Public Law & Legal Theory
This article investigates policies that are responsive to crime in disadvantaged, urban neighborhoods from a community-based context. The vehicle is an analysis of a community-wide prayer vigil held in Chicago in May of 1997. The vigil resulted from a collaboration between the Chicago Police Department and hundreds of (mostly) African- American churches on Chicago’s West Side. Strikingly, the local police district’s commander facilitated the vigil. We explain the sociological and political significance of this collaboration by drawing upon the “Chicago School” of urban sociology and demonstrating theoretically and empirically the potential for the collaboration, through the integration of key community institutions, to promote community capacity to resist crime and to complete other goals and projects of residents. The article’s end addresses constitutional questions. If collaboration between churches and the police through religious activity enhances the community efficacy of poor minority neighborhoods, is there any way to reconcile the benefits of such activity with constitutional concerns about religious establishment? We focus on the extent to which African Americans have been able to influence this jurisprudence through litigation rather than the internal structure of Establishment Clause jurisprudence. A review of the litigation reveals the particular nature of the involvement of African Americans in the development of Establishment Clause jurisprudence, and it demonstrates plainly the extent to which judicial sanction of church-state interaction has had, and continues to have, important racial consequences. African Americans, through representative litigating institutions, have consistently recognized the disparate impact of church-state partnerships, but the Court has never acknowledged the non-religious implications of its Establishment Clause decisions. As a result, Establishment Clause jurisprudence is disconnected from the realities of disparate impact, and that is potentially problematic for African-American communities. We believe excavation of the realities of disparate impact is critical in assessing the extent to which modern church state partnerships should be allowed or even blessed by the state.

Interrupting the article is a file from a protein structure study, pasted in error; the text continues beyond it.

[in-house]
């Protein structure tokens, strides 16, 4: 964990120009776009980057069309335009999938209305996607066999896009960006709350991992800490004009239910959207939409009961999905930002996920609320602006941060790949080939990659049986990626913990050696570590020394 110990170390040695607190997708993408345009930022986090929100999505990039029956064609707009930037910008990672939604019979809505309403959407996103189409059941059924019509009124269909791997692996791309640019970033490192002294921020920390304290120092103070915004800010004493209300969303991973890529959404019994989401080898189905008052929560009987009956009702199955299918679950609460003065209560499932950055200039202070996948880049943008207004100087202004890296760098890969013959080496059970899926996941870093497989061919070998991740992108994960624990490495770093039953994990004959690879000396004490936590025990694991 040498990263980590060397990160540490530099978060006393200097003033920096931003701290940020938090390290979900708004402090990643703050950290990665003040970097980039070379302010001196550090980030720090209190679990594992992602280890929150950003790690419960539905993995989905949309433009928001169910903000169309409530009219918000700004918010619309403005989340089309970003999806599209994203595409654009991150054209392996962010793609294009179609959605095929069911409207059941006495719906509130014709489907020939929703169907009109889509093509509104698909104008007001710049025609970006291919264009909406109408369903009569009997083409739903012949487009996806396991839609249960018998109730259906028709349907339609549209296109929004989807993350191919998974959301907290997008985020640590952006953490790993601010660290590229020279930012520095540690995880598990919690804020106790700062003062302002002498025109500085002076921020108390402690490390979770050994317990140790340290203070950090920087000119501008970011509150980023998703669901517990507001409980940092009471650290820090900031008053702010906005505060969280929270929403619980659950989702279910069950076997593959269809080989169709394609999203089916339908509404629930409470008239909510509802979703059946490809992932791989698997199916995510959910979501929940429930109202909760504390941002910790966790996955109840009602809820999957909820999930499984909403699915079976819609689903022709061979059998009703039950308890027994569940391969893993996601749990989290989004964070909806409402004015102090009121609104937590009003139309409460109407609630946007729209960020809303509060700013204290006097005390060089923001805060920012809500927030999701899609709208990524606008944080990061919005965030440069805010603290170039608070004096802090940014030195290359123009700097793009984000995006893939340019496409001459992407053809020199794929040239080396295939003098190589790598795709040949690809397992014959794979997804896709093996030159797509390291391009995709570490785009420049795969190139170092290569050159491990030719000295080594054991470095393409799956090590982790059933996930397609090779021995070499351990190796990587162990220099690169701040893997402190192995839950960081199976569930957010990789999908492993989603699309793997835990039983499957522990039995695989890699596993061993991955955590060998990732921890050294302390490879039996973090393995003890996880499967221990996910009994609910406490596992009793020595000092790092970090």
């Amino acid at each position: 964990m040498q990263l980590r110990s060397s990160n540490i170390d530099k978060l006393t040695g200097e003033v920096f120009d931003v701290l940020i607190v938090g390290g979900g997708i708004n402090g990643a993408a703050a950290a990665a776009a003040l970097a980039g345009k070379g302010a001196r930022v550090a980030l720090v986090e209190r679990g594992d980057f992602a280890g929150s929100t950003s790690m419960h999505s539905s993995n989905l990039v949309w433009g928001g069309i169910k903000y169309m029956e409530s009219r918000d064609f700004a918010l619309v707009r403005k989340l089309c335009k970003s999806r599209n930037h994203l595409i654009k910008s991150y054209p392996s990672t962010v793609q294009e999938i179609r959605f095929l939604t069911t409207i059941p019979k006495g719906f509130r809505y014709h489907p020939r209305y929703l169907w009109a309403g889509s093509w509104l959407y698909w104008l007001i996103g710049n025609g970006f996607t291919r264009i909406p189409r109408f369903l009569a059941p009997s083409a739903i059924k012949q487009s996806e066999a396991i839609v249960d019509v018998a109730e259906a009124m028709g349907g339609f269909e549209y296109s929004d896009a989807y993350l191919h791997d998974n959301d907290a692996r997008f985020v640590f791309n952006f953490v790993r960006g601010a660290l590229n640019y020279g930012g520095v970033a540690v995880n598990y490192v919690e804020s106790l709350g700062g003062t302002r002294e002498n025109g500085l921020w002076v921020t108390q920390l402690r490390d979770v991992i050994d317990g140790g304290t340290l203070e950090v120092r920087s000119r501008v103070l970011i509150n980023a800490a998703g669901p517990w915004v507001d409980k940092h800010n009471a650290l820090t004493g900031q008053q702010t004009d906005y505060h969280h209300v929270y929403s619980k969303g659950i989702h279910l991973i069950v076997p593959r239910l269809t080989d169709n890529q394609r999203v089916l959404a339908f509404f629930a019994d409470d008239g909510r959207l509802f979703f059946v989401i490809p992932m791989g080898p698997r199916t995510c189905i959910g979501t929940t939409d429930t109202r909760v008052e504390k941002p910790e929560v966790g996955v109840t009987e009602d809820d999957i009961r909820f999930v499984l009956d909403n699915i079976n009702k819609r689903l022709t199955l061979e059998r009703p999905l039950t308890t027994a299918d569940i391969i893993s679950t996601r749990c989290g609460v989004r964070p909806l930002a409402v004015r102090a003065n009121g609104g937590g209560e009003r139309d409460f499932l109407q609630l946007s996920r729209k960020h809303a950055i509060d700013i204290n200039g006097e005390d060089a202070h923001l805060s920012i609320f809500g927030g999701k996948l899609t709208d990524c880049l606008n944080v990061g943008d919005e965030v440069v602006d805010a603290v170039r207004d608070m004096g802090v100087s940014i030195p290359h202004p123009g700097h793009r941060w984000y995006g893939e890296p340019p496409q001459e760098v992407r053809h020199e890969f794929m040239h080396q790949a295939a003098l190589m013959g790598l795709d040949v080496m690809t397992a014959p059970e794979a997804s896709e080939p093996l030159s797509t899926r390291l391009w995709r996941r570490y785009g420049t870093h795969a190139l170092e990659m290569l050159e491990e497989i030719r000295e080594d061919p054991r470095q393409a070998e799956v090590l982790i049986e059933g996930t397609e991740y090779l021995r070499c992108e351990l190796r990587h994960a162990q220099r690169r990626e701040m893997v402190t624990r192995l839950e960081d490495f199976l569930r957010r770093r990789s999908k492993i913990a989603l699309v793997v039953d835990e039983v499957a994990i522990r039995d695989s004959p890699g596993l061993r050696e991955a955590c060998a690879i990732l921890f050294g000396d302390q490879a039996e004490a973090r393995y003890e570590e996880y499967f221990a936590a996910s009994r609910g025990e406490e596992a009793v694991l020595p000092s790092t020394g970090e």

Kelsi Brown Corkran & Tracey L. Meares, "When 2 or 3 Come Together" (University of Chicago Public Law & Legal Theory Working Paper No. 107, 2005).